Democratic Republic of Congo’s next generation of RRI coaches

You may know the Rapid Results Institutes (RRI) work in the US, helping government agencies and non-profits to end homelessness across the nation, but RRI works around the world to help solve other major societal issues too.

For many years RRI has worked on the African continent in countries like Sudan, Sierra Leone and Uganda.

Recently two of RRI’s Catalyst’s, Taya Darch and Garance Choko went to the Democratic Republic of Congo (DRC) in central Africa, at the invitation of SENAREC; a government agency created by the Government of the DRC to help support capacity building projects in the country across a range of areas, to talk about RRI’s methodology and to assess SENAREC RRI coaches who have been delivering it.

“ We were there to assess them, get to know them and find out their areas of strength they had and areas of weakness and look at the context that they’re working within, with a view to certifying them but also to come back and provide further training for them.” That’s Taya Darch, one of RRI’s Catalysts and a native of South Africa, who leads projects for RRI in the UK and around the world. “ It’s also furthering our mission, to expand our network and provide us with resources to help other organizations to bridge the gap between their intentions and their impact.” She said.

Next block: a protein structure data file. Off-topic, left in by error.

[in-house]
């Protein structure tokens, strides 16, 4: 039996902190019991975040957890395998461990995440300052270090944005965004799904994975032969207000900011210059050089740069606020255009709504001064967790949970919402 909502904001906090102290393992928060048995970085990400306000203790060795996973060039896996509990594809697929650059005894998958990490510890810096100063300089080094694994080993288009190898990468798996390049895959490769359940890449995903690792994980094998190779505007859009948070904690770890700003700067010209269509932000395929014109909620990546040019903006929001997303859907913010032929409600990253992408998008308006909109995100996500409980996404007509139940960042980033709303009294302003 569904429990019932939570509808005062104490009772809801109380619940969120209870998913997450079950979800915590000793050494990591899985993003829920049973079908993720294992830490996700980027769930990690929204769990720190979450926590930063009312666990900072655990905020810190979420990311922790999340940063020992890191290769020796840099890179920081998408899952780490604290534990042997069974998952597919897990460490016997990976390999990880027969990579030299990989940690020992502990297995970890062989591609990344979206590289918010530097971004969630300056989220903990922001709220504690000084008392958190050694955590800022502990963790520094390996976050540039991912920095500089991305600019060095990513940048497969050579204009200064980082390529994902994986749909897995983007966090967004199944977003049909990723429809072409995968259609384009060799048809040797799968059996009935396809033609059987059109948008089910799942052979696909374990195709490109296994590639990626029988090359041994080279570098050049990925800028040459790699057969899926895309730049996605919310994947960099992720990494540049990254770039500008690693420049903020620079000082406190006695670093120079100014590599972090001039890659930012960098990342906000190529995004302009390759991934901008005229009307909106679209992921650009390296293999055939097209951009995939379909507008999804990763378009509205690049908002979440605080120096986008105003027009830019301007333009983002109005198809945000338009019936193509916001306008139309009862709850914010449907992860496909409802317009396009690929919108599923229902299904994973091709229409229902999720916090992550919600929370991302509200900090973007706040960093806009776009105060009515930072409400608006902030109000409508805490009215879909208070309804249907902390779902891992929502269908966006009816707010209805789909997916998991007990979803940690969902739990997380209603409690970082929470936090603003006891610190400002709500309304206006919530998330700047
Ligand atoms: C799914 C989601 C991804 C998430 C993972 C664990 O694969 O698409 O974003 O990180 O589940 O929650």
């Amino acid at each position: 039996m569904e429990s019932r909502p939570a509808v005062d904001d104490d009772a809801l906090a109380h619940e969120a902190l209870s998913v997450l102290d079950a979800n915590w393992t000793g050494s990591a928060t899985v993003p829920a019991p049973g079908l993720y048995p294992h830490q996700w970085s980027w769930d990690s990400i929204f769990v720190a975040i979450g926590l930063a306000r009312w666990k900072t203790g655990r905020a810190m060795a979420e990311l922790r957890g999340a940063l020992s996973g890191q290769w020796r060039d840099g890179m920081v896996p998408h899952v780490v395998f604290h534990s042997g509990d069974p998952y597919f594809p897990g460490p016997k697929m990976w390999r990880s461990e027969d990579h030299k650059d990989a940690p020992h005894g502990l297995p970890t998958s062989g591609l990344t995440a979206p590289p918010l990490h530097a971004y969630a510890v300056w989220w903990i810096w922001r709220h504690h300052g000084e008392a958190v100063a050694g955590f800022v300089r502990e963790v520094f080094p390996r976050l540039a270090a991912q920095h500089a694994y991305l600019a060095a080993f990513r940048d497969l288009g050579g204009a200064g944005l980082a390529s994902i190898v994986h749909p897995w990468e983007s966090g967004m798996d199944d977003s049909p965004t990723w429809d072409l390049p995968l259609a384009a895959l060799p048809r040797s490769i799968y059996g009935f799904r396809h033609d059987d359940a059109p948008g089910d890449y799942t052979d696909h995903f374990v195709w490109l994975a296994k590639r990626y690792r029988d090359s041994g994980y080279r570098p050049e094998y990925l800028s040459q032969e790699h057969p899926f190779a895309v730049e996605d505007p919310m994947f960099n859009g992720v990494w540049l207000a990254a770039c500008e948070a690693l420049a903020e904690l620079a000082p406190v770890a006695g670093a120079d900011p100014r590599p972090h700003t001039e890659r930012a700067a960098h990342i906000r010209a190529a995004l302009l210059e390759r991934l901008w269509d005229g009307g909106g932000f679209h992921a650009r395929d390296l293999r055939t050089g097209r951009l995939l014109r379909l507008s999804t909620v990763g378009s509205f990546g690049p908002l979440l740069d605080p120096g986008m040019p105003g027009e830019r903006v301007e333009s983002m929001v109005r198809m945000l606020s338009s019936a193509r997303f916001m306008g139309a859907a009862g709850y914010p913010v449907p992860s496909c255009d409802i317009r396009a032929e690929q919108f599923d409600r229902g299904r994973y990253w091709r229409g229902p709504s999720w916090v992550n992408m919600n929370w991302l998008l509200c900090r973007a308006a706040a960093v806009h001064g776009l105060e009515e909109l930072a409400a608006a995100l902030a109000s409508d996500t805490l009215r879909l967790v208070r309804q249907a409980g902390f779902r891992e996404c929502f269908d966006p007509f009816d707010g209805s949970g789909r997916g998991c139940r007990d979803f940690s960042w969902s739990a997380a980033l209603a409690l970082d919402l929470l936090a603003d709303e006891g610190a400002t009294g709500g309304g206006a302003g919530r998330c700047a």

Taya’s colleague Garance is originally from France and like Taya, she works for RRI worldwide on a multitude of projects, between them they bring a wealth of knowledge and experience.

Garance explains the exciting and varied nature of the work for the coaches in the DRC, “ The RRI coaches in the DRC are working in all different sectors of society and all the different societal issues from gender parity to health to education and housing, so we can see how adaptive the RRI methodology can be. We were really impressed with their backgrounds, their passion and what they have been doing and we learnt a lot from them.”

RRI’s role for the DRC is to create a ‘certification process’ for the coaches and return to the DRC before the end of 2015 to start the training process with a four-day training camp with the coaches followed by two 100 day challenges to make sure they absorb their new skills.

Taya says, “ Once the coaches are trained up we will certainly think about how we can maintain contact with them to maintain quality control but also so they can stay in touch with us and what we’re doing so they have up-to-date techniques, otherwise training can become boring and dated, plus they will be able to teach us, as they develop and say, we tried this kind of training and it worked really well. So everyone will get something from this.”

Christian Makombo is the Communications Officer from SENAREC, and says the work of Rapid Results in the DRC is very important.

“ The international certification process of coaches in the Democratic Republic of Congo is a strong signal for change management in the country and you can read the smile on the faces of people in the DRC who have had their lives changed thanks to Rapid Results Initiatives.”

By creating a network of certified trainers, Rapid Results will not only safeguard the integrity and quality of its service and brand but hope to become the ‘go-to’ organization for governments and agencies around the world,     who are looking for a way to implement meaningful, impactful and sustainable change in their countries.